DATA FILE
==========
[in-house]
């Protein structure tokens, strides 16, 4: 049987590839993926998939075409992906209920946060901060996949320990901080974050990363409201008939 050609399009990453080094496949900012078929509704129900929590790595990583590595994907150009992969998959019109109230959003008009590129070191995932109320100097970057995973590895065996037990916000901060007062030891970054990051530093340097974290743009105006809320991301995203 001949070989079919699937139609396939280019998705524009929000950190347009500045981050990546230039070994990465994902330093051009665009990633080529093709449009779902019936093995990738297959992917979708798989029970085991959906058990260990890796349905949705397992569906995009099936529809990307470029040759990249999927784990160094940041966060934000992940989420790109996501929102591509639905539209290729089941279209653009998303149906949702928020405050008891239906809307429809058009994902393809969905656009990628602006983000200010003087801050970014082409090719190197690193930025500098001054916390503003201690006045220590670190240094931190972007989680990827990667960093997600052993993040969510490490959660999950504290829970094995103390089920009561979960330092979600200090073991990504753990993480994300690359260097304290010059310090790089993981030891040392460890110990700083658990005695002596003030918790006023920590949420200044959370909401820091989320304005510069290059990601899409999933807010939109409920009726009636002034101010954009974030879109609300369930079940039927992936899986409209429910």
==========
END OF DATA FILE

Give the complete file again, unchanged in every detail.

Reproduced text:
[in-house]
């Protein structure tokens, strides 16, 4: 049987590839993926998939075409992906209920946060901060996949320990901080974050990363409201008939 050609399009990453080094496949900012078929509704129900929590790595990583590595994907150009992969998959019109109230959003008009590129070191995932109320100097970057995973590895065996037990916000901060007062030891970054990051530093340097974290743009105006809320991301995203 001949070989079919699937139609396939280019998705524009929000950190347009500045981050990546230039070994990465994902330093051009665009990633080529093709449009779902019936093995990738297959992917979708798989029970085991959906058990260990890796349905949705397992569906995009099936529809990307470029040759990249999927784990160094940041966060934000992940989420790109996501929102591509639905539209290729089941279209653009998303149906949702928020405050008891239906809307429809058009994902393809969905656009990628602006983000200010003087801050970014082409090719190197690193930025500098001054916390503003201690006045220590670190240094931190972007989680990827990667960093997600052993993040969510490490959660999950504290829970094995103390089920009561979960330092979600200090073991990504753990993480994300690359260097304290010059310090790089993981030891040392460890110990700083658990005695002596003030918790006023920590949420200044959370909401820091989320304005510069290059990601899409999933807010939109409920009726009636002034101010954009974030879109609300369930079940039927992936899986409209429910």